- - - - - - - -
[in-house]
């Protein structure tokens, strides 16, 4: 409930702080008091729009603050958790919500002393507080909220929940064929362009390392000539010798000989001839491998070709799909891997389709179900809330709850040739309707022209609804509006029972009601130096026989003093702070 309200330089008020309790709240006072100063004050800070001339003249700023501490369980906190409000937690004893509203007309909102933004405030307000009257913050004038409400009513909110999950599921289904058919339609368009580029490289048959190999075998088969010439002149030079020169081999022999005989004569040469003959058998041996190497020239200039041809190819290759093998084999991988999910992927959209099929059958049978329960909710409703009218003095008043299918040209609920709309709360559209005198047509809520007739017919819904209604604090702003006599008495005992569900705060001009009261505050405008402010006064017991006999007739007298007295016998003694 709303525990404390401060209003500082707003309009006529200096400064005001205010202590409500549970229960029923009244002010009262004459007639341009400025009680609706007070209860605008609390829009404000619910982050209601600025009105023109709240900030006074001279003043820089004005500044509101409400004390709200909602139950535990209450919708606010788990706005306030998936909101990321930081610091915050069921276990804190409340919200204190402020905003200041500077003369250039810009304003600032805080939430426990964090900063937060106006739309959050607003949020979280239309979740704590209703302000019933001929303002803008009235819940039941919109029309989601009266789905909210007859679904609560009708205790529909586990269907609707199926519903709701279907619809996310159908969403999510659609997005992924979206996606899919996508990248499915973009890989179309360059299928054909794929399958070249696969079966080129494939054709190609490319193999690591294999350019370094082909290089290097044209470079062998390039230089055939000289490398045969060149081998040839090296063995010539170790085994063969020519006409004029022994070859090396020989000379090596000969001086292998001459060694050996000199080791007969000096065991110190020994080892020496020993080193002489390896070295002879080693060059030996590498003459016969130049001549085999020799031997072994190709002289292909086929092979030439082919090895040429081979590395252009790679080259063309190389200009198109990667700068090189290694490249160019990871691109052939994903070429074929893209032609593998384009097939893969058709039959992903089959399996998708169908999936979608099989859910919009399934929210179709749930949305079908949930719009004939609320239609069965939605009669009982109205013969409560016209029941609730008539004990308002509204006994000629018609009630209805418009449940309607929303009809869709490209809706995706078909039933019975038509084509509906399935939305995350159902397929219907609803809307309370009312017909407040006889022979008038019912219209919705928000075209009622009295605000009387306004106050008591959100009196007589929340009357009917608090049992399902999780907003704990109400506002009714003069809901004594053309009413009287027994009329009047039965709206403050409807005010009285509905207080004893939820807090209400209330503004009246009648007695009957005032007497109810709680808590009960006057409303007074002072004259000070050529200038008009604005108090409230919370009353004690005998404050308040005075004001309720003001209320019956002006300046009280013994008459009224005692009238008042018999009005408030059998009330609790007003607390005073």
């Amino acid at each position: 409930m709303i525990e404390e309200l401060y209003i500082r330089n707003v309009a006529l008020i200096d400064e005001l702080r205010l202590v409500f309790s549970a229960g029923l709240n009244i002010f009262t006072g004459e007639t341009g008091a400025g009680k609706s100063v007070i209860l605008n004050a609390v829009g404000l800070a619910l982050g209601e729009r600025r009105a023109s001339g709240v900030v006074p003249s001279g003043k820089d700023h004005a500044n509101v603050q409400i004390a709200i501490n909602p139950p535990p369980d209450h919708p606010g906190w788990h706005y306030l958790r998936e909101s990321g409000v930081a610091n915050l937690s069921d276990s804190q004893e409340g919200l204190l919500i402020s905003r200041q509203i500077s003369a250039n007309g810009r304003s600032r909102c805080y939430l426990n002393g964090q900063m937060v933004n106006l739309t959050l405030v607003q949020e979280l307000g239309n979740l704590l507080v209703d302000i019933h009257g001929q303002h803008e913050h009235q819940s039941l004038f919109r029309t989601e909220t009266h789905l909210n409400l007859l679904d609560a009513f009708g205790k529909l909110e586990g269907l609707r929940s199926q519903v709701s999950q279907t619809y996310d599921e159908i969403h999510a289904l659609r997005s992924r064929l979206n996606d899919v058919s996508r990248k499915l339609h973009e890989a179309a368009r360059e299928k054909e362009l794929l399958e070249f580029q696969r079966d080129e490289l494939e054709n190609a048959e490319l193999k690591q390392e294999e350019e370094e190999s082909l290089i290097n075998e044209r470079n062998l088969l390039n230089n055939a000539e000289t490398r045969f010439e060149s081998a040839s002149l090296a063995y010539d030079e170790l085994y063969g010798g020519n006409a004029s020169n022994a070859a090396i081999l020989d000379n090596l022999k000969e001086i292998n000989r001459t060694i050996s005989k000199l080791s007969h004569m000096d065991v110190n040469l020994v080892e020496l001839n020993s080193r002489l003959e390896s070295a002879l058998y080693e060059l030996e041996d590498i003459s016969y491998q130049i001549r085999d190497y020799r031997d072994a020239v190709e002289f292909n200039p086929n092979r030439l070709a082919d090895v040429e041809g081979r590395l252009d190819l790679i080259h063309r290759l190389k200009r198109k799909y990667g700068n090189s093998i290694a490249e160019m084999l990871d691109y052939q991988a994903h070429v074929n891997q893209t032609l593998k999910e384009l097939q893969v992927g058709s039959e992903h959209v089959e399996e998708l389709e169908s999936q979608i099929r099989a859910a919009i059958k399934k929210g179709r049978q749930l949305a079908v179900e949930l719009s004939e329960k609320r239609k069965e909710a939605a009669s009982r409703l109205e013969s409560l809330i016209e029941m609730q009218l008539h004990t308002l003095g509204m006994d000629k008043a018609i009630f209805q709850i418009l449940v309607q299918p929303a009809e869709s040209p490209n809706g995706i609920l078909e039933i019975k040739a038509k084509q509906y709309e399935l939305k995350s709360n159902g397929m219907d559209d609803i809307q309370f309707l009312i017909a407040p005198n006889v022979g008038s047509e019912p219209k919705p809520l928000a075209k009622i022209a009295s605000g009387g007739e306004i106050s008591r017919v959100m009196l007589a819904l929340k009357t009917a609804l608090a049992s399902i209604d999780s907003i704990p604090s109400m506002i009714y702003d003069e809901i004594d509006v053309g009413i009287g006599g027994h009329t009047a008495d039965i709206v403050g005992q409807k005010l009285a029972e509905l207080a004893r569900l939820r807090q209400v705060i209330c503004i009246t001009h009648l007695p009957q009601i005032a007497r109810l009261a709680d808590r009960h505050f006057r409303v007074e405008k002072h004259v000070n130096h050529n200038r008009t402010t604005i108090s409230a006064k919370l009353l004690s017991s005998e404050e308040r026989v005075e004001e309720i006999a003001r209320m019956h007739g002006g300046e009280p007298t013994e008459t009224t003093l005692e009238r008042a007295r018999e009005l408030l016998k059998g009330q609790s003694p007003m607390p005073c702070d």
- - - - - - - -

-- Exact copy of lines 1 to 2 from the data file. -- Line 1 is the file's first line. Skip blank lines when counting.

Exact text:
[in-house]
């Protein structure tokens, strides 16, 4: 409930702080008091729009603050958790919500002393507080909220929940064929362009390392000539010798000989001839491998070709799909891997389709179900809330709850040739309707022209609804509006029972009601130096026989003093702070 309200330089008020309790709240006072100063004050800070001339003249700023501490369980906190409000937690004893509203007309909102933004405030307000009257913050004038409400009513909110999950599921289904058919339609368009580029490289048959190999075998088969010439002149030079020169081999022999005989004569040469003959058998041996190497020239200039041809190819290759093998084999991988999910992927959209099929059958049978329960909710409703009218003095008043299918040209609920709309709360559209005198047509809520007739017919819904209604604090702003006599008495005992569900705060001009009261505050405008402010006064017991006999007739007298007295016998003694 709303525990404390401060209003500082707003309009006529200096400064005001205010202590409500549970229960029923009244002010009262004459007639341009400025009680609706007070209860605008609390829009404000619910982050209601600025009105023109709240900030006074001279003043820089004005500044509101409400004390709200909602139950535990209450919708606010788990706005306030998936909101990321930081610091915050069921276990804190409340919200204190402020905003200041500077003369250039810009304003600032805080939430426990964090900063937060106006739309959050607003949020979280239309979740704590209703302000019933001929303002803008009235819940039941919109029309989601009266789905909210007859679904609560009708205790529909586990269907609707199926519903709701279907619809996310159908969403999510659609997005992924979206996606899919996508990248499915973009890989179309360059299928054909794929399958070249696969079966080129494939054709190609490319193999690591294999350019370094082909290089290097044209470079062998390039230089055939000289490398045969060149081998040839090296063995010539170790085994063969020519006409004029022994070859090396020989000379090596000969001086292998001459060694050996000199080791007969000096065991110190020994080892020496020993080193002489390896070295002879080693060059030996590498003459016969130049001549085999020799031997072994190709002289292909086929092979030439082919090895040429081979590395252009790679080259063309190389200009198109990667700068090189290694490249160019990871691109052939994903070429074929893209032609593998384009097939893969058709039959992903089959399996998708169908999936979608099989859910919009399934929210179709749930949305079908949930719009004939609320239609069965939605009669009982109205013969409560016209029941609730008539004990308002509204006994000629018609009630209805418009449940309607929303009809869709490209809706995706078909039933019975038509084509509906399935939305995350159902397929219907609803809307309370009312017909407040006889022979008038019912219209919705928000075209009622009295605000009387306004106050008591959100009196007589929340009357009917608090049992399902999780907003704990109400506002009714003069809901004594053309009413009287027994009329009047039965709206403050409807005010009285509905207080004893939820807090209400209330503004009246009648007695009957005032007497109810709680808590009960006057409303007074002072004259000070050529200038008009604005108090409230919370009353004690005998404050308040005075004001309720003001209320019956002006300046009280013994008459009224005692009238008042018999009005408030059998009330609790007003607390005073």